“To live is Christ, to die is gain.” I used to read those words and I understood them on some small level, like a thin film over a plate glass window. Paul said a lot of paradoxical things. Perhaps none so profoundly perplexing as this. Sometimes when we fixate on our light and momentary troubles, we lose the greater focus and full weight of the gift of both life and death. In Paul’s letter to the Hebrews he says, “let us run with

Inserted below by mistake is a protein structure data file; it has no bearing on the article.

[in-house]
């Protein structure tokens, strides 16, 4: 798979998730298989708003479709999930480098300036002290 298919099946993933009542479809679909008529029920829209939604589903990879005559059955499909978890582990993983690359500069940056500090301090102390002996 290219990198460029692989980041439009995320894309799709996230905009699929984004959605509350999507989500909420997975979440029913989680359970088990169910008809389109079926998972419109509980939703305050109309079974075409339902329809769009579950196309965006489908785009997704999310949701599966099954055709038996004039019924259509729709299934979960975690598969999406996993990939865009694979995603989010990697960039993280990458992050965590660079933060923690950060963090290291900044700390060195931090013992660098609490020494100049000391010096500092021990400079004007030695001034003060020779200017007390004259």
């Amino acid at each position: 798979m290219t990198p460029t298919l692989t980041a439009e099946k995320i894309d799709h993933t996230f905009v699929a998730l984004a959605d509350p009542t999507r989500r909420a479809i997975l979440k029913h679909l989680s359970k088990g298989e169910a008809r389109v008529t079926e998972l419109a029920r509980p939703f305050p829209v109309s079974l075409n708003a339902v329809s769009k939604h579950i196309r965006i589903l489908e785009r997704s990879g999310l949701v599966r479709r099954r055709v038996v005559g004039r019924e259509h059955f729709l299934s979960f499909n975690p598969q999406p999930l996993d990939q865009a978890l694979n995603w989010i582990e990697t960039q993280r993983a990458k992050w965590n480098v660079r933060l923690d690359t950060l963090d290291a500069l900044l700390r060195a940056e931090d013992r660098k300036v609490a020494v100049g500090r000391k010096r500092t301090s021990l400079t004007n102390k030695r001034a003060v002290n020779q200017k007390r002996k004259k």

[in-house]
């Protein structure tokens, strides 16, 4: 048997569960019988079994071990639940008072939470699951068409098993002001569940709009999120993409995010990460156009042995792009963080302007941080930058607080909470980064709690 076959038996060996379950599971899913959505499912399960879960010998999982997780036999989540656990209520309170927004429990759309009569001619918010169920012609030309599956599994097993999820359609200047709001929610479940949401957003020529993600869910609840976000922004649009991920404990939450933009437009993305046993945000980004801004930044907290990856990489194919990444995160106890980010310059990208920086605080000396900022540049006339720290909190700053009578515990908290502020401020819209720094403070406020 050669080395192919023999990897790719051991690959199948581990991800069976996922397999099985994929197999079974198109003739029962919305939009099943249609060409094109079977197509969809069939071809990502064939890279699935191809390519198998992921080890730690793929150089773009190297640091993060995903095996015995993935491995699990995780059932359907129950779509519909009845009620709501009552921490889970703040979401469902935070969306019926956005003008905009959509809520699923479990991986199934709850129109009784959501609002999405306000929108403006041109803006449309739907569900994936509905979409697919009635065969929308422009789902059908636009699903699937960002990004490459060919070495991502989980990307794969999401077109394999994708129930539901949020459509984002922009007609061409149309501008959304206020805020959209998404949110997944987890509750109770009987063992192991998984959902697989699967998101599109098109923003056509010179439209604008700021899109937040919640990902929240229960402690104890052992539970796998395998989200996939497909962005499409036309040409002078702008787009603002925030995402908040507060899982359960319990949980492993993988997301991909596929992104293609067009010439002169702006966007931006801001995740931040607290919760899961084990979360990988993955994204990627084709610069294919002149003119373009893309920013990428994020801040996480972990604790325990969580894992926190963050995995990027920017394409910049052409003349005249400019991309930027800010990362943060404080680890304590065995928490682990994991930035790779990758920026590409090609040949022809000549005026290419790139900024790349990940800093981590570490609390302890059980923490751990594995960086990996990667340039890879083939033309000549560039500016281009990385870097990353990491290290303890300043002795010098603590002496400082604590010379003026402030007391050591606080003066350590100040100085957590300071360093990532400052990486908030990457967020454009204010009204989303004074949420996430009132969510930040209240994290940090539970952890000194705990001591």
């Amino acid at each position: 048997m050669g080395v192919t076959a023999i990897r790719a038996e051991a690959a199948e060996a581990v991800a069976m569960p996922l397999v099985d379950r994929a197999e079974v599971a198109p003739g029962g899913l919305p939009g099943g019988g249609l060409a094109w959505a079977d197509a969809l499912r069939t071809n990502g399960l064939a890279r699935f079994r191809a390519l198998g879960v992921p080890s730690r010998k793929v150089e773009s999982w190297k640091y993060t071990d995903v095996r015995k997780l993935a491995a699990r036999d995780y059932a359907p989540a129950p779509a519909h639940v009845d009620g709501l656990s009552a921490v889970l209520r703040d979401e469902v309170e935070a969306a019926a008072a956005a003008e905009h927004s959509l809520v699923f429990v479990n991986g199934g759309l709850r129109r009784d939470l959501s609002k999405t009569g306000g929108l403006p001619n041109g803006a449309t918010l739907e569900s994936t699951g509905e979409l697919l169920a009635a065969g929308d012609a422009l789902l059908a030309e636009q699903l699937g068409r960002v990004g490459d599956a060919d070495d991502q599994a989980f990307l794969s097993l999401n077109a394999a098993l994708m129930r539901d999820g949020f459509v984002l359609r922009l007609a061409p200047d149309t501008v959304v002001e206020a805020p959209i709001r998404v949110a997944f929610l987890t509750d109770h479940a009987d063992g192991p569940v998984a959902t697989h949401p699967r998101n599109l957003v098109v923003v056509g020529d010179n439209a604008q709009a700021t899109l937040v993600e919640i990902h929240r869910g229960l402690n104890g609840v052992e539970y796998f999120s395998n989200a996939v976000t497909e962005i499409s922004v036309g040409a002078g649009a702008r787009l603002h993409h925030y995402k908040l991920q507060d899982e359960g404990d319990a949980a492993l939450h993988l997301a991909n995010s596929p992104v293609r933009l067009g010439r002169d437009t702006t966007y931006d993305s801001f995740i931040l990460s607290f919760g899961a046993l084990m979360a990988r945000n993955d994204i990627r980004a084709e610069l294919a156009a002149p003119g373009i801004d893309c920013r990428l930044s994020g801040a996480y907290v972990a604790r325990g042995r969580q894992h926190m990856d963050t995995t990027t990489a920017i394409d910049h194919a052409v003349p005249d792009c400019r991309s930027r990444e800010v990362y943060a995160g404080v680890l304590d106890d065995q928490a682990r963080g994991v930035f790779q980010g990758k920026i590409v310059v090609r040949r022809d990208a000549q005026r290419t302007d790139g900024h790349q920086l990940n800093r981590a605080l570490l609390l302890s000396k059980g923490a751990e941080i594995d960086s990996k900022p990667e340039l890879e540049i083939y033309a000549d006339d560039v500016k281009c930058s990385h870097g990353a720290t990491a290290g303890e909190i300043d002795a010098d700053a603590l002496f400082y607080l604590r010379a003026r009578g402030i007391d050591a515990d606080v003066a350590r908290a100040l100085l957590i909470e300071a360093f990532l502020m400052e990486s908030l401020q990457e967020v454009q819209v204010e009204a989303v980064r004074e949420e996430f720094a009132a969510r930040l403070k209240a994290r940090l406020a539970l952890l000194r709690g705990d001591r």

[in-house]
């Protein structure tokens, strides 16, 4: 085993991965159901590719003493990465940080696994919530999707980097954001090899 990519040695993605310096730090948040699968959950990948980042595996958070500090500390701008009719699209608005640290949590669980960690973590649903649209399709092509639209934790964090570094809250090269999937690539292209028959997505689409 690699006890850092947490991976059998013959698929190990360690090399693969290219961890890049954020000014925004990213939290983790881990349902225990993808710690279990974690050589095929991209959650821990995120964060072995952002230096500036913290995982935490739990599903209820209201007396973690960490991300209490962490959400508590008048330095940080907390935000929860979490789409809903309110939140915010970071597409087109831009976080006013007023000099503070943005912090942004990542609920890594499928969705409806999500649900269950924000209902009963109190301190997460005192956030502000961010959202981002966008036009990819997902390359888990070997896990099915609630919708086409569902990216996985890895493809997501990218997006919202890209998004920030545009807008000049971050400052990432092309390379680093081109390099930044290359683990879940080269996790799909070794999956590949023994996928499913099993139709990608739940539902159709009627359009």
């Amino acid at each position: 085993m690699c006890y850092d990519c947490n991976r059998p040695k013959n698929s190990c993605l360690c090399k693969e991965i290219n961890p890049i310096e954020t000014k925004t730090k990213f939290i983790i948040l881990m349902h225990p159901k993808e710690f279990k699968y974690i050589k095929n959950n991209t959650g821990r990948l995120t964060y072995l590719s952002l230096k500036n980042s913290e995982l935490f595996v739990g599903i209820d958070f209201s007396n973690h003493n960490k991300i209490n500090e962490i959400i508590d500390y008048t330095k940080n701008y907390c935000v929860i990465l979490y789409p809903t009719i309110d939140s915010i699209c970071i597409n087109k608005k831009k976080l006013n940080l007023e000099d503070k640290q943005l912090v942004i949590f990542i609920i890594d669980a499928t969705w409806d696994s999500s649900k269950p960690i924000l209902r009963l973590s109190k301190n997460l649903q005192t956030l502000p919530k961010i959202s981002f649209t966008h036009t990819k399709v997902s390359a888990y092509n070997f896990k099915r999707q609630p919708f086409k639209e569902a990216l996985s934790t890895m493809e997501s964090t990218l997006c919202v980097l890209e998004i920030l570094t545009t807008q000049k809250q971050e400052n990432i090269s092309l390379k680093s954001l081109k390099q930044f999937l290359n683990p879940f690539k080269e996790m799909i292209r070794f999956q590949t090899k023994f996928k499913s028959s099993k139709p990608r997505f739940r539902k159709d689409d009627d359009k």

the race marked out for us.” In the NASB translation, which I read most frequently, it says “the race set before us.” I do not think of myself as any member of a brain trust, and this is precisely an example of why. For some reason, reading that just this morning, hit me differently. Never in all my life of having tripped carelessly over these words…. has it hit me before that perhaps, just maybe, I have a raced marked out for me. That my race was in fact uniquely designed for me, and that I have not been asked to chart its course, only travel it. Too often I have tried to control its path, to see beyond the next curve, missing the scenery as I go. I would love to fit my race into a neat package. A package of my own design. I would like the roadmap of my race on a turn by turn GPS with perhaps James Earl Jones narrating my next move. “In one point five miles veer left toward your college degree.” “In three miles take the exit toward your new home, on the left.” But James was apparently booked when I needed direction and God was seemingly quiet (though not absent) on the subject. What I have slowly (because …. I am NOT a part of a brain trust!) learned is that God has placed people in my life, with a voice of more value than James’ not because of the timbre or tone of their voice, but because of the quality and commitment of their hearts and minds. Mark and Miranda are two such people. They have been, in some very real ways, a sort of GPS for me. A light in a dark place. We can ignore the GPS, and the GPS is not always the most expedient, nor is it always up to date. But it gives us clarity and clarity lends comfort and strength and resolve in the face of pain, weakness and uncertainty.